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Re: 4.5 InverseOf: a test case for mapping between ontologies

From: Ian Horrocks <horrocks@cs.man.ac.uk>
Date: Thu, 6 Jun 2002 10:08:21 +0100
Message-ID: <15615.9861.514187.494394@merlin.oaklands.net>
To: Evan Wallace <ewallace@cme.nist.gov>
Cc: www-webont-wg@w3.org

On May 29, Evan Wallace writes:
> 
> 
> The issue states:
>   InverseOf is a highly used (some say misused) feature of DAML+OIL. The 
>   OWL-Full proposal left it out, because of some worries on the part of some 
>   participants that it caused some logical problems for users.  Other people 
>   argue it is an important expression in the mapping between ontologies.
> 
> Dan Connolly wrote:
> >So I propose to close this issue
> >http://www.w3.org/2001/sw/WebOnt/webont-issues.html#4.5-InverseOf
> >by approving this test case and the
> >existing specification of inverseOf:
> >
> >"if the pair (x,y) is an instance of P, than the pair (y,x) is an
> >instance of the named property."
> 
> I propose that we not close any issues without a full discussion
> of problems motivating their raising.  Since the "logical problems for 
> users" are not enumerated in the issue document, someone needs to 
> describe them for us so we can judge if Dan's uncompelling example 
> justifies ignoring them.  If no logical problems can be described
> or shown by example, then I propose that we close the issue on the 
> basis that there is no demonstrable problem with the language
> feature: inverseOf.

The main problem with inverse is that, in combination with
extensionally defined classes (oneOf), it increases the complexity of
providing reasoning support for the language. We know that the
combination of inverse and oneOf causes worst-case complexity for the
class consistency problem to jump from ExpTime to NExpTime. Moreover,
there is no known "practical" algorithm for this logic (i.e., one that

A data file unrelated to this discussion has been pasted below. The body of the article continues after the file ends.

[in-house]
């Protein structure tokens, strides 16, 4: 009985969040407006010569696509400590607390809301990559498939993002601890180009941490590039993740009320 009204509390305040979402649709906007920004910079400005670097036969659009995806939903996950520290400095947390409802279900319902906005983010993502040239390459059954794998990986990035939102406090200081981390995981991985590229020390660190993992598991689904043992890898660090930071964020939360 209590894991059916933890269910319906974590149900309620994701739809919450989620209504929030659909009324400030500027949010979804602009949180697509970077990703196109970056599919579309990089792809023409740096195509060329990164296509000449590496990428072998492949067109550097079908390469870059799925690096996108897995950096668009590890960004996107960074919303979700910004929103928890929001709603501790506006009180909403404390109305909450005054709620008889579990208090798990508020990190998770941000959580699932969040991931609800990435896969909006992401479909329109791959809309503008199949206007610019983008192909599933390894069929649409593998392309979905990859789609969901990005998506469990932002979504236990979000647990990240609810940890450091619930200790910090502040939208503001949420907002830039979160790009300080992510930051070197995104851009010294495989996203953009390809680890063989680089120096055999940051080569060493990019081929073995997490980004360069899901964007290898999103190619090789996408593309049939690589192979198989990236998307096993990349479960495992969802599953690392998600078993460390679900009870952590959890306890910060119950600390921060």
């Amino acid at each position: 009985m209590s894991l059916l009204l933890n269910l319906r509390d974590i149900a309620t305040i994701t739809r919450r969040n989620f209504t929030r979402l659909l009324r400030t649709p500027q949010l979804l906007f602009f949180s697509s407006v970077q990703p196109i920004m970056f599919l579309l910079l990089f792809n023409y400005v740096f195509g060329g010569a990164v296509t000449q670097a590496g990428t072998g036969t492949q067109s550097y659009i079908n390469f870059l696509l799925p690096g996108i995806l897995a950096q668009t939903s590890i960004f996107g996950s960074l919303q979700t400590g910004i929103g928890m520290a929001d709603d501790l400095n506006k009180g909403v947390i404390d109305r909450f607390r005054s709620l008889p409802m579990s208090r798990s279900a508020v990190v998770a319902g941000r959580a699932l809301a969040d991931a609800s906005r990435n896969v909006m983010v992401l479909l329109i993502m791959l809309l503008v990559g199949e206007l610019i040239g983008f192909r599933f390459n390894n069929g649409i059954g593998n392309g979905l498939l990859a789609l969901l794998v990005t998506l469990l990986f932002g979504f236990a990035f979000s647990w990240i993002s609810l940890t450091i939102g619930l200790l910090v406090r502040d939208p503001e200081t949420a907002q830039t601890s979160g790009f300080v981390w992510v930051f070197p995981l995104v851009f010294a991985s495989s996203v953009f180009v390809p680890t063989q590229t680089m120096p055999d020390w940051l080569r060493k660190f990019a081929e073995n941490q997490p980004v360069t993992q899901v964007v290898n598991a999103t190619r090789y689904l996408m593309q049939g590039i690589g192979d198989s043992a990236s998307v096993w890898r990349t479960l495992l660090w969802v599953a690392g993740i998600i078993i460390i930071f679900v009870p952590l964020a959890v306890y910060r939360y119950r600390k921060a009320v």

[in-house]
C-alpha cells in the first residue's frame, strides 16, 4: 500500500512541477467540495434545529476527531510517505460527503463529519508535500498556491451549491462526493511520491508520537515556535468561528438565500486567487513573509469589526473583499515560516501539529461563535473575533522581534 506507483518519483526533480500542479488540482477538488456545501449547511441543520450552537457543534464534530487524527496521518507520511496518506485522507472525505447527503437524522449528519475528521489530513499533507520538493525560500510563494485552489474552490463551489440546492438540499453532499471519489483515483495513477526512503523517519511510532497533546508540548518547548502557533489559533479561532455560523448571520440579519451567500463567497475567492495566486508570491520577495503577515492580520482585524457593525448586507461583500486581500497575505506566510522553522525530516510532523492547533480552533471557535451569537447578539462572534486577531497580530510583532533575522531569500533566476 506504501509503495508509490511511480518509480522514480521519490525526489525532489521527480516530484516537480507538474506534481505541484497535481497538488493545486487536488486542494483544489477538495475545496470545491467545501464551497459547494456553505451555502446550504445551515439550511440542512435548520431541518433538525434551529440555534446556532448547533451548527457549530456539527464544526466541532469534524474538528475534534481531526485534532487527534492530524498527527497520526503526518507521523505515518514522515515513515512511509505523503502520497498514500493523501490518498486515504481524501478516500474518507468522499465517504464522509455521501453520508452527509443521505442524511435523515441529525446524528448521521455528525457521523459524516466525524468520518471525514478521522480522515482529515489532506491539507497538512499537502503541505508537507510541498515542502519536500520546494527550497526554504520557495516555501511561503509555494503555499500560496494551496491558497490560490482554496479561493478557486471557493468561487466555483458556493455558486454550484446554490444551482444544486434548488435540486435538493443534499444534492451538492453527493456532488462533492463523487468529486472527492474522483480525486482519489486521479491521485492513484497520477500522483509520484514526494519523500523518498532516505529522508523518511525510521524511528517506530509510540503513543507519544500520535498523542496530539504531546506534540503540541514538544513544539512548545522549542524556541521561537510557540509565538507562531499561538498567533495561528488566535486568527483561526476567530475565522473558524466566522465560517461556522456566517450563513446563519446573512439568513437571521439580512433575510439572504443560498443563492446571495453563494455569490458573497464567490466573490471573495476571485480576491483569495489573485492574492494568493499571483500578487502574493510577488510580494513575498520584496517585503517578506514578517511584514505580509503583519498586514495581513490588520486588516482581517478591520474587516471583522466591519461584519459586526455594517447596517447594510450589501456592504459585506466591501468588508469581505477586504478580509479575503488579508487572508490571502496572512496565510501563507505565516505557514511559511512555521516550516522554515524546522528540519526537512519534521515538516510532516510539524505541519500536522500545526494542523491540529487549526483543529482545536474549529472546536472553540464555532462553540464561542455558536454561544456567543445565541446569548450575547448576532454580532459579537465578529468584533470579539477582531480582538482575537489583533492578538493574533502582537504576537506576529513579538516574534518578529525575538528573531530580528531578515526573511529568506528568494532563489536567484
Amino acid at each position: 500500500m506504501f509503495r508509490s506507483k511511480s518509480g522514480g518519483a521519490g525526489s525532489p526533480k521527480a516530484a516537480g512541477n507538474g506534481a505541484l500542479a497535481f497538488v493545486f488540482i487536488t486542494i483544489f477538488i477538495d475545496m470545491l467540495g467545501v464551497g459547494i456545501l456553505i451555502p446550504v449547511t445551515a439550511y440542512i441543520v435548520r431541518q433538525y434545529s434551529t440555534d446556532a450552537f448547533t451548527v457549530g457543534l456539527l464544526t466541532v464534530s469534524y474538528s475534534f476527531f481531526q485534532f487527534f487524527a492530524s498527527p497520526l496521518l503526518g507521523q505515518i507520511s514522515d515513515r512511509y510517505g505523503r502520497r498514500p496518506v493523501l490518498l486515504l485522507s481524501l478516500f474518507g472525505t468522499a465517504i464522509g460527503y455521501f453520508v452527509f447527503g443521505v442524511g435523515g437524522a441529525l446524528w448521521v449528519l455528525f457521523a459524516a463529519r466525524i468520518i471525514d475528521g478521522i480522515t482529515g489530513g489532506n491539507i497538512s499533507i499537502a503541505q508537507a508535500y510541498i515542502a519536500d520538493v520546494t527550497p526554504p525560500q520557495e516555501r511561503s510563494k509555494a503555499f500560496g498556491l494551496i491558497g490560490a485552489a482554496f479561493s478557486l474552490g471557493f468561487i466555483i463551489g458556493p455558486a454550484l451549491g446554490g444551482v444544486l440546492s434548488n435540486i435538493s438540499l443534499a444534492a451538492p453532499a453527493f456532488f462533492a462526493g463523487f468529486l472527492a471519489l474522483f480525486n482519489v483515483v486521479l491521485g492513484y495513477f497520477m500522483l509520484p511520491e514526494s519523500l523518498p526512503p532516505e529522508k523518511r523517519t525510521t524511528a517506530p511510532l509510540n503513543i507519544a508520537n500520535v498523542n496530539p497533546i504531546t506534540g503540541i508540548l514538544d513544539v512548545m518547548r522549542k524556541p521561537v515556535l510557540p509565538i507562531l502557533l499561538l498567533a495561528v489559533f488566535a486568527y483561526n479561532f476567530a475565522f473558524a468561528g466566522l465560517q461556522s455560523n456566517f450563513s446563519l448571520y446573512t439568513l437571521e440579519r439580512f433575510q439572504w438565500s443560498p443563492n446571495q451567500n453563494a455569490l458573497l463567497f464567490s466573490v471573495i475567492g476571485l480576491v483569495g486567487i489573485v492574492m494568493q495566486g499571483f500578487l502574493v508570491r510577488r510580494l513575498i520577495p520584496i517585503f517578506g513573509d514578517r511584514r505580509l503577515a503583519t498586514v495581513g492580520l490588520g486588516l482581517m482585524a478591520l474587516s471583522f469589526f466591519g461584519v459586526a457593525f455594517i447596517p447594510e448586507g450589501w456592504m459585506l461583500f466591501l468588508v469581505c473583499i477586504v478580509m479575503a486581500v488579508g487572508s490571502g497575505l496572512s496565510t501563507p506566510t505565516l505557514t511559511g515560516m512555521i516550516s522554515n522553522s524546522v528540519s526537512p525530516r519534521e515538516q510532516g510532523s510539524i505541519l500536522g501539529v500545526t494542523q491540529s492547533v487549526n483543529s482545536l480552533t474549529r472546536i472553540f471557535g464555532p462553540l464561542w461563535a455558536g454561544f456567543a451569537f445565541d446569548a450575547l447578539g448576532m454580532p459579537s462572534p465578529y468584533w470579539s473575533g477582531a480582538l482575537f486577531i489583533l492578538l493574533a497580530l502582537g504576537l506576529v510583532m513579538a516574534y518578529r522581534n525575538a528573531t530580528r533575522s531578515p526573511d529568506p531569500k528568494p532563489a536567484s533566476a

seems likely to lend itself to implementations with good typical case
performance), and no implemented systems.

Getting rid of either inverse or oneOf solves the theoretical problem:
there are no implemented systems for the language with oneOf and
without inverse, but a "practical" algorithm is known; there are
several implemented systems for the language with inverse and without
oneOf.

Regards, Ian

p.s. Details about algorithms and complexity can be found at:

http://www.cs.man.ac.uk/~horrocks/Publications/download/2001/ijcai01.pdf

> 
> Also, if the above quoted text is a specification, then what is P and 
> where is the the object property named.  Suggest that the final OWL
> specification should include a proper EBNF syntax specification.
> 
> >I think inverseOf is quite useful for mapping
> >between ontologies; here's
> >an example of how I understand it to work:
> >
> >premise:
> >
> > :joe my:hasBrother :bob.
> 
> A completely asymmetric property such as hasParent would make a better 
> example for inverseOf.
> 
> >
> > my:hasBrother ont:inverseOf your:isBrotherOf.
> >
> >conclusion:
> >
> >
> >  :bob your:isBrotherOf :joe.
> 
> 
> Evan K. Wallace
> Manufacturing Systems Integration Division
> ewallace@nist.gov
Received on Thursday, 6 June 2002 05:11:02 GMT

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